Campaign Finance Reformer Doris Haddock, R.I.P.

March 14, 2010   •  By Brad Smith   •    •  ,
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Last week, Doris Haddock, a.k.a. “Granny D,” passed away at the age of 100. Granny D gained some small measure of fame in 1999-2000 by walking across the country (at the age of 90) to try to gain support for the cause of the McCain-Feingold bill and campaign finance reform more generally.  Her walk roughly coincided with the period that my nomination to the Federal Election Commission was stalled in the Senate, in large part due to opposition from and holds placed on the nomination by Senators McCain and Feingold. I recall one day when Tamara Somerville, the tough as nails Staff Director for the Senate Rules Committee under Senator Mitch McConnell, looked at me and said in her most sincere voice, “If it would help, Brad, I’d drive across the country for your confirmation.”

Haddock was born in Laconia, New Hampshire on Lake Winnipesaukee, where I spent most of my childhood summers. Even when I was a kid there in the 1960s, it was long before the days of condos and the interstate. It was a place of tremendous natural beauty, a rugged mountain state where people were fiercely independent. Befitting the area, Haddock was undoubtedly a feisty, engaging, and concerned woman.

But I also wonder if it ever dawned on Granny D that it cost a not insubstantial amount of money to make a success of her long walk against money in politics. Considerable efforts were put into organizing rallies, arranging media coverage, and publicizing her walk, and such organizing takes cash. Haddock later wrote a book, Walking Across America in My 90th Year, about her journey, with help from Dennis Burke, Director of Arizona Common Cause, a well-funded lobbying group. (Oddly enough, when I pulled up the book’s Amazon listing to put in the link just above, the page featured my book, Unfree Speech: The Folly of Campaign Finance Reform, under “books on related topics.”)  The book was published by a large corporation, Random House, and it contained political advocacy. In other words, in Doris Haddock’s campaign finance world, exemplified by the government’s position in Citizens United v. FEC, her book could have been banned by the government. Later she wrote another book, “You’re Never Too Old to Raise a Little Hell.” Also published by a large corporation (Villard), it includes a forward by Bill Moyers, who, as President of the Florence and John Schumann Foundation, poured millions of dollars into the “reform” movement while denouncing the influence of money.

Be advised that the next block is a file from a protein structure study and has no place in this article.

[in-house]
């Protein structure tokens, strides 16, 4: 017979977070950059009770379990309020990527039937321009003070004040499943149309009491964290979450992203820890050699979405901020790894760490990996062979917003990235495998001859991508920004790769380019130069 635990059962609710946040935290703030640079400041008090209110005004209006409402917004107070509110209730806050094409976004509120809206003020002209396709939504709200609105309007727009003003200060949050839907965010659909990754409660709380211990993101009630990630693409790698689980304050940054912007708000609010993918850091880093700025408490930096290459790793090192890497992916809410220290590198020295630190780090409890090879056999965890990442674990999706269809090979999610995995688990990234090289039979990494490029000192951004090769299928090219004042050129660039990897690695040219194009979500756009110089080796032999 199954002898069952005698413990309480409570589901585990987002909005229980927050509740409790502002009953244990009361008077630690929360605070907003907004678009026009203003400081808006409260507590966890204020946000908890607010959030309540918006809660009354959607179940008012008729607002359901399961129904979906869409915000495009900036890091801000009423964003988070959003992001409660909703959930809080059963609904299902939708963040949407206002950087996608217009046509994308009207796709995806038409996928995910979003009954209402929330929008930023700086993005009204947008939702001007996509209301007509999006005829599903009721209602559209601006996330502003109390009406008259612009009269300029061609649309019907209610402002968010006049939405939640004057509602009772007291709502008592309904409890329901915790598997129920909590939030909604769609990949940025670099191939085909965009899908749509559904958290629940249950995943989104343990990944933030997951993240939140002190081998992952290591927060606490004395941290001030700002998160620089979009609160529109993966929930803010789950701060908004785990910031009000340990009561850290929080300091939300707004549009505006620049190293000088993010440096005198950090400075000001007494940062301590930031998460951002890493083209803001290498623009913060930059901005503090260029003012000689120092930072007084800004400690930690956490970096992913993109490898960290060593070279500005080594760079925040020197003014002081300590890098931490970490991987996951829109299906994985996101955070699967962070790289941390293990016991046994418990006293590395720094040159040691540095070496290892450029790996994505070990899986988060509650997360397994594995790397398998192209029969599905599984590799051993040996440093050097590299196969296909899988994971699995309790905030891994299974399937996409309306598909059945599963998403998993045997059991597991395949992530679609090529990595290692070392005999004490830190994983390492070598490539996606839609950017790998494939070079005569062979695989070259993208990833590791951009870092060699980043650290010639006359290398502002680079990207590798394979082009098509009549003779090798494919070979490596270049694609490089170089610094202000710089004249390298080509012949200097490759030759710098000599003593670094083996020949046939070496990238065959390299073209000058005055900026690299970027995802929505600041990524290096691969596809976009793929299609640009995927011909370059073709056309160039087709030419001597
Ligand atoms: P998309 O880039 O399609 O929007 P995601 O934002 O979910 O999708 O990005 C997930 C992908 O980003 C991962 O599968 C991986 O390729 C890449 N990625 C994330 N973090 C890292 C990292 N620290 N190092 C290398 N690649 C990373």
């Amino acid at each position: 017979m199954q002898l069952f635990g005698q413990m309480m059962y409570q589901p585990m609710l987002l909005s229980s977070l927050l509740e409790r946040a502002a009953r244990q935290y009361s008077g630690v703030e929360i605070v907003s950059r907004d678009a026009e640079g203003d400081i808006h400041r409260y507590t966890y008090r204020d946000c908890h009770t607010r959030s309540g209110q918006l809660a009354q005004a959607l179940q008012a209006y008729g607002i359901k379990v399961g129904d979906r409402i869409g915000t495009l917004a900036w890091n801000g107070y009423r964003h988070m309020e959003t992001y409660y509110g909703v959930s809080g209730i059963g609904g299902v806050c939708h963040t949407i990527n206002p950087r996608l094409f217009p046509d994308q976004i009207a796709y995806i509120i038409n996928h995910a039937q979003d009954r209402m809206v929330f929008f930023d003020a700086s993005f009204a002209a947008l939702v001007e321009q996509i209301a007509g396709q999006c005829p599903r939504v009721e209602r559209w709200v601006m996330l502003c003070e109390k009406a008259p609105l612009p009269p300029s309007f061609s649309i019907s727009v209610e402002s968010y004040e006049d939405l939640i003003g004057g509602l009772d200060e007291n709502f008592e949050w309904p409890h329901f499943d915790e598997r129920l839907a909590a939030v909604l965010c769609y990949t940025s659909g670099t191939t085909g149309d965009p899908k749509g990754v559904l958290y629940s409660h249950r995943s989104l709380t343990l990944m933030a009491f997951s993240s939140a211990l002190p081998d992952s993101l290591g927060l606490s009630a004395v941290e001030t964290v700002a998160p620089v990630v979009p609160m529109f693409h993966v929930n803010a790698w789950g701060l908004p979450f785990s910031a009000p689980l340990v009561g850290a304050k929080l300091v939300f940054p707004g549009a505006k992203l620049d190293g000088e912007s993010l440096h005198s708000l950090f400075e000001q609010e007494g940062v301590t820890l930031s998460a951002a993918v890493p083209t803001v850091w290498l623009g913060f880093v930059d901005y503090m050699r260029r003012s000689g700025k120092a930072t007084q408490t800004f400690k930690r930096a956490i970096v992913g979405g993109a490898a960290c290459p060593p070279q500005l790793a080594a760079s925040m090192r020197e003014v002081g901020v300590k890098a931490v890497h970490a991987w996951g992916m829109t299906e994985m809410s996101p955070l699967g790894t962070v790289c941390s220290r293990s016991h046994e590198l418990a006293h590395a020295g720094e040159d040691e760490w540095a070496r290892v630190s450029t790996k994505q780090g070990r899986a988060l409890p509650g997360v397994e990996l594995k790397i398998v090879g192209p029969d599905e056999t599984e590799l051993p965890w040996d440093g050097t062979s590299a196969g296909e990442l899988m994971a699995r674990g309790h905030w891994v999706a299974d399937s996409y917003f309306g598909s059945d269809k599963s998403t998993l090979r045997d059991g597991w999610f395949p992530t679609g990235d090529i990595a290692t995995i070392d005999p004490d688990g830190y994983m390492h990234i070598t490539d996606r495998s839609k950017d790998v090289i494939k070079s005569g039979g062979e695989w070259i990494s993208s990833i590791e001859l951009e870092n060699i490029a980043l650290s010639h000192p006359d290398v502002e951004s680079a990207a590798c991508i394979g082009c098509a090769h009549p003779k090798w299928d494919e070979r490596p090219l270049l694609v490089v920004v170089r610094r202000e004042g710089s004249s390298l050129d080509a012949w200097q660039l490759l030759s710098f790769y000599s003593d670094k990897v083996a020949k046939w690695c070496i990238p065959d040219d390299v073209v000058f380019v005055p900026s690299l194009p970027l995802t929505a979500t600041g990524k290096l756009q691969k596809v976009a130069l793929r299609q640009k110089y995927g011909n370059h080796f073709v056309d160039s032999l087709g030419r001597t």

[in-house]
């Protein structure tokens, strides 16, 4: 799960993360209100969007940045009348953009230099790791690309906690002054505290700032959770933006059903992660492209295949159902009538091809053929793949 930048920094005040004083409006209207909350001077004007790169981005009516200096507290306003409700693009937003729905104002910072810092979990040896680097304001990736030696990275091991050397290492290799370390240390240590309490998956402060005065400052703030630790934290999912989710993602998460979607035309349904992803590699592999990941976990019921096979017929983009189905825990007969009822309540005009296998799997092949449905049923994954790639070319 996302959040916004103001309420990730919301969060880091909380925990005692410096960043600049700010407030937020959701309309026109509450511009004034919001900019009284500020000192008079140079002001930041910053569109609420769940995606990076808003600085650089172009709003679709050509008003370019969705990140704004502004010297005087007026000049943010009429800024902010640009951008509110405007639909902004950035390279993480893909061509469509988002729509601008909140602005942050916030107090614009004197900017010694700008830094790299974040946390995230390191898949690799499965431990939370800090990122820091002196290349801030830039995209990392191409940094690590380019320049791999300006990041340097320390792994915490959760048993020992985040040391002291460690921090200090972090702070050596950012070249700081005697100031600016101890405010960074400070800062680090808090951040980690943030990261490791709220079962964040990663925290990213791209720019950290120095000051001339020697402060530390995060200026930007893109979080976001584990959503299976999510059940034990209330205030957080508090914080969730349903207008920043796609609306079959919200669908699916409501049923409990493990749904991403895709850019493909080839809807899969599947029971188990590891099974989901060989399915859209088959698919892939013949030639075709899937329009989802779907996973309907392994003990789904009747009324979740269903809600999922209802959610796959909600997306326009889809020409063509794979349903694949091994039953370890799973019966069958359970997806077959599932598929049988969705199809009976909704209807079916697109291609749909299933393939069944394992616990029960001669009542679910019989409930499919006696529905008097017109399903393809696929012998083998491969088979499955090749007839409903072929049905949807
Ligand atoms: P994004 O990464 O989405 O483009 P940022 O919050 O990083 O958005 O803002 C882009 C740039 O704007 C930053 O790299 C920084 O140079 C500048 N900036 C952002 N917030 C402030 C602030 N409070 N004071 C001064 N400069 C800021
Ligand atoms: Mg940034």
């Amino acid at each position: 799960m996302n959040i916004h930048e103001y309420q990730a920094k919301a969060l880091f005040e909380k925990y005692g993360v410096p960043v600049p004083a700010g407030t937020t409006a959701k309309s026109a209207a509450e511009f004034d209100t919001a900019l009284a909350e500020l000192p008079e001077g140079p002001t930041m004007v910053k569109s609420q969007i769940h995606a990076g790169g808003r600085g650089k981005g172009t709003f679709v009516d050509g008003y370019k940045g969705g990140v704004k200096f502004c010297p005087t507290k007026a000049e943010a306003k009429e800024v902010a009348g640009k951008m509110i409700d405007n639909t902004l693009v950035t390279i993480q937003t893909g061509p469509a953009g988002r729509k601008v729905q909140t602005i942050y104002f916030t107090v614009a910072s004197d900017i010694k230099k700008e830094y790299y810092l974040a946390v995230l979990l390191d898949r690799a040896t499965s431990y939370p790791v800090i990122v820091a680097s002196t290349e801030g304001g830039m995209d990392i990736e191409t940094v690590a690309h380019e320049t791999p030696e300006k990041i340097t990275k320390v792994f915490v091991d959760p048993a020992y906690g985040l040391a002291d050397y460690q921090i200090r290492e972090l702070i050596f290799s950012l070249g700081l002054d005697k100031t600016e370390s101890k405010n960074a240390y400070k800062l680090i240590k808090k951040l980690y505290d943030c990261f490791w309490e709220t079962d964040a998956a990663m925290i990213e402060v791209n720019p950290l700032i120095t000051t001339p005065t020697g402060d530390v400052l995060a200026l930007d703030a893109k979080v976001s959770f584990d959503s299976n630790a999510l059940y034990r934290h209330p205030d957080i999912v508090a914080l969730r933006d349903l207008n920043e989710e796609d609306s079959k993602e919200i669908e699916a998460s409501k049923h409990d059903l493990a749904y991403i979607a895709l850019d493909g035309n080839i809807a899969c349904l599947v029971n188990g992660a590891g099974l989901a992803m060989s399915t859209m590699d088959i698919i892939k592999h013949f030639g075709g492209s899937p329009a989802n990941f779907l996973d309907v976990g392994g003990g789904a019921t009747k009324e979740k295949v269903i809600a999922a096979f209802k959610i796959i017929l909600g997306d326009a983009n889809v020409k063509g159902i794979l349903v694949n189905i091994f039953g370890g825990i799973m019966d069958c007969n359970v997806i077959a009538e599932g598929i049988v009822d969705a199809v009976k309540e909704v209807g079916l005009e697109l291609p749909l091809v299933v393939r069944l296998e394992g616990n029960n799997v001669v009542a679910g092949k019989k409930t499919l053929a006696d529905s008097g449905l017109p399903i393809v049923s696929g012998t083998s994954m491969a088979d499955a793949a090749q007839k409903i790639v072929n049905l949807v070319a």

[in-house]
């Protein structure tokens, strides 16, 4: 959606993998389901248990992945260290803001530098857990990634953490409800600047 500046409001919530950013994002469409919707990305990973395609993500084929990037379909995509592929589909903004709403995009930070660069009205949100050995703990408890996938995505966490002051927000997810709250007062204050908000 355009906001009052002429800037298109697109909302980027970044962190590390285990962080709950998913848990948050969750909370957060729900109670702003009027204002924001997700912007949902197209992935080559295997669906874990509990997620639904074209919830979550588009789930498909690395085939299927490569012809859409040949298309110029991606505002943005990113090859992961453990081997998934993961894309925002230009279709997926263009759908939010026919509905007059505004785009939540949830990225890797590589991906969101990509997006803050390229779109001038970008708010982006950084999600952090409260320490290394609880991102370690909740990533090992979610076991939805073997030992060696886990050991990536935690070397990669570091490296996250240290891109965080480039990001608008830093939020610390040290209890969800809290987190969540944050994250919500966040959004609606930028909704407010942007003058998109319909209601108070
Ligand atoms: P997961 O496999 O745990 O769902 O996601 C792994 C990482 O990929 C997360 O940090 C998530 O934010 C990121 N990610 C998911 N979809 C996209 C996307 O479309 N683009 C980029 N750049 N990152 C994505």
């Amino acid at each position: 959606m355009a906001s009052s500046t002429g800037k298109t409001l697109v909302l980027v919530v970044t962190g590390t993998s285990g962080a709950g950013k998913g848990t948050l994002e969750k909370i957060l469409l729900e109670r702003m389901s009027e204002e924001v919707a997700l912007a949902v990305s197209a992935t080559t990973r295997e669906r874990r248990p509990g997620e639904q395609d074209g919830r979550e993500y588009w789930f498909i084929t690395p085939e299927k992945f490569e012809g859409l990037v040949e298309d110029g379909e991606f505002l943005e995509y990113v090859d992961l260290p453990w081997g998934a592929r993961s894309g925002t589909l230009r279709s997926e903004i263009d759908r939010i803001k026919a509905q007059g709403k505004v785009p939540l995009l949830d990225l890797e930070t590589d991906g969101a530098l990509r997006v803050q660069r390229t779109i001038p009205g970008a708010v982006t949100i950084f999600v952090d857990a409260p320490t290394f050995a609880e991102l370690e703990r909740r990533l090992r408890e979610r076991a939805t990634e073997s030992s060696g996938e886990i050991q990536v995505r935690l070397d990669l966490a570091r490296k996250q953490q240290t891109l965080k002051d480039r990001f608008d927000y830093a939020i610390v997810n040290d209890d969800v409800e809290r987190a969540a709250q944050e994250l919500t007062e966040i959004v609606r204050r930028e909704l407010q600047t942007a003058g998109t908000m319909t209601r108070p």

Granny D also didn’t come out of nowhere to walk for reform. In the 1960s, she had been a reasonably well-known anti-nuclear activist, and was plugged into various liberal groups in the years after. The progressive prism through which she saw political issues was so complete that she considered the failure to enact campaign finance reform as the root cause of the September 11, 2001 attacks on the World Trade Center and the Pentagon, and also necessary to prevent future such attacks. The day after the attacks, Haddock wrote at the left-wing site Buzzflash, “the question that will determine the security of our cities in the future– is this: can those American values be expressed by the American government? Can we be more a government of our people? Can we get the greedy, short-sighted interests out from between us and our elected representatives? Our struggle for campaign finance reform and other democratic reforms will now take a back seat as blood and its disciples have their day. But until we clean up our government, we will all be the targets of rising international rage, and our children and grandchildren are not safe.”

Yet among such nonsense, one has to admire a certain core suspicion of government, as when she wrote, “If … we will all have our telephones tapped and be rounded up for criticizing the government –that we must be fascist to be free– then they are talking illogically and immaturely.” Sadly, she devoted many of the last years of her life to encouraging others to trust the government to regulate speech, and never saw the irony of having her own efforts given attention primarily thanks to the support of big money and well-funded lobbying groups.

These inconsistencies aside, the fact that she would walk across America at age 90 for something she believed in should be an inspiration to us all. Let us hope others will walk for more deserving causes.

Doris Haddock, R.I.P.

Brad Smith

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